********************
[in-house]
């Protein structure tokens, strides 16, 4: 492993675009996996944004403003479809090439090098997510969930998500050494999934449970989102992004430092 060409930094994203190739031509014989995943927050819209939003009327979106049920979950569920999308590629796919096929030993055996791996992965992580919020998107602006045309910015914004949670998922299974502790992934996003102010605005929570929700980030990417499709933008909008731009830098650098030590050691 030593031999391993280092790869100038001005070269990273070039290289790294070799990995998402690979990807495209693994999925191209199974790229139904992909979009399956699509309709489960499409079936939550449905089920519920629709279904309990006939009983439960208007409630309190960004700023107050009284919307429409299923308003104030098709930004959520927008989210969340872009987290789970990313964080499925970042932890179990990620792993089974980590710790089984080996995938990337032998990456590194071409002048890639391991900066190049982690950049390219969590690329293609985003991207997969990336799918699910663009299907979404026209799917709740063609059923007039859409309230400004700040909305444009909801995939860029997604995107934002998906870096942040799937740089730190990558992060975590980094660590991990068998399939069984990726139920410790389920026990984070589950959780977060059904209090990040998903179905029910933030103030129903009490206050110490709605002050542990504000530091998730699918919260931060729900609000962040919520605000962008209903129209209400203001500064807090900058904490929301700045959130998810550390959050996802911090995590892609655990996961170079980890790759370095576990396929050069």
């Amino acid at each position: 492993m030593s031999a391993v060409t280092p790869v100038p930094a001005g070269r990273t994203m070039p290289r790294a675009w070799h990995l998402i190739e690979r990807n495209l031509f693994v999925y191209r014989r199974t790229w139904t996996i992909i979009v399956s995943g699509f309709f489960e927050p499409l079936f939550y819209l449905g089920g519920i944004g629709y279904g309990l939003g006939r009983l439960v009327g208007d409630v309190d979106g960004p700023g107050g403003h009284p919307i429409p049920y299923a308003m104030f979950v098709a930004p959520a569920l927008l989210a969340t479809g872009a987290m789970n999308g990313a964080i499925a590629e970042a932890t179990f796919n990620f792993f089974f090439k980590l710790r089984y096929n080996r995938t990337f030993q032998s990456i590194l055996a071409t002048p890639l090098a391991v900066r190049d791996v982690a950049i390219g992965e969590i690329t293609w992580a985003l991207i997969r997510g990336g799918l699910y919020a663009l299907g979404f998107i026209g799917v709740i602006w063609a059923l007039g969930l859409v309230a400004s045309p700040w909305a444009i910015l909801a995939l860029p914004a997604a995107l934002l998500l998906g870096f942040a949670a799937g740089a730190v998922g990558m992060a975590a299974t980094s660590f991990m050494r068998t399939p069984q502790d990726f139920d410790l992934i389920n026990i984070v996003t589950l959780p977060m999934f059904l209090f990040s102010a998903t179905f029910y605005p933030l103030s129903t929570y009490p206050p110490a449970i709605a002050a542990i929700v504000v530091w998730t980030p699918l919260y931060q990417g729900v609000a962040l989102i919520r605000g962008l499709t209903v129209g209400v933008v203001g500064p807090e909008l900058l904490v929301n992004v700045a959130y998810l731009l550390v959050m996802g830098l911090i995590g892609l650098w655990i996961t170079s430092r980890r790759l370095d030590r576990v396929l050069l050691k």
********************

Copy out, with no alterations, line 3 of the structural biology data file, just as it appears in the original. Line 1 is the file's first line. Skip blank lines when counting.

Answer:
């Amino acid at each position: 492993m030593s031999a391993v060409t280092p790869v100038p930094a001005g070269r990273t994203m070039p290289r790294a675009w070799h990995l998402i190739e690979r990807n495209l031509f693994v999925y191209r014989r199974t790229w139904t996996i992909i979009v399956s995943g699509f309709f489960e927050p499409l079936f939550y819209l449905g089920g519920i944004g629709y279904g309990l939003g006939r009983l439960v009327g208007d409630v309190d979106g960004p700023g107050g403003h009284p919307i429409p049920y299923a308003m104030f979950v098709a930004p959520a569920l927008l989210a969340t479809g872009a987290m789970n999308g990313a964080i499925a590629e970042a932890t179990f796919n990620f792993f089974f090439k980590l710790r089984y096929n080996r995938t990337f030993q032998s990456i590194l055996a071409t002048p890639l090098a391991v900066r190049d791996v982690a950049i390219g992965e969590i690329t293609w992580a985003l991207i997969r997510g990336g799918l699910y919020a663009l299907g979404f998107i026209g799917v709740i602006w063609a059923l007039g969930l859409v309230a400004s045309p700040w909305a444009i910015l909801a995939l860029p914004a997604a995107l934002l998500l998906g870096f942040a949670a799937g740089a730190v998922g990558m992060a975590a299974t980094s660590f991990m050494r068998t399939p069984q502790d990726f139920d410790l992934i389920n026990i984070v996003t589950l959780p977060m999934f059904l209090f990040s102010a998903t179905f029910y605005p933030l103030s129903t929570y009490p206050p110490a449970i709605a002050a542990i929700v504000v530091w998730t980030p699918l919260y931060q990417g729900v609000a962040l989102i919520r605000g962008l499709t209903v129209g209400v933008v203001g500064p807090e909008l900058l904490v929301n992004v700045a959130y998810l731009l550390v959050m996802g830098l911090i995590g892609l650098w655990i996961t170079s430092r980890r790759l370095d030590r576990v396929l050069l050691k």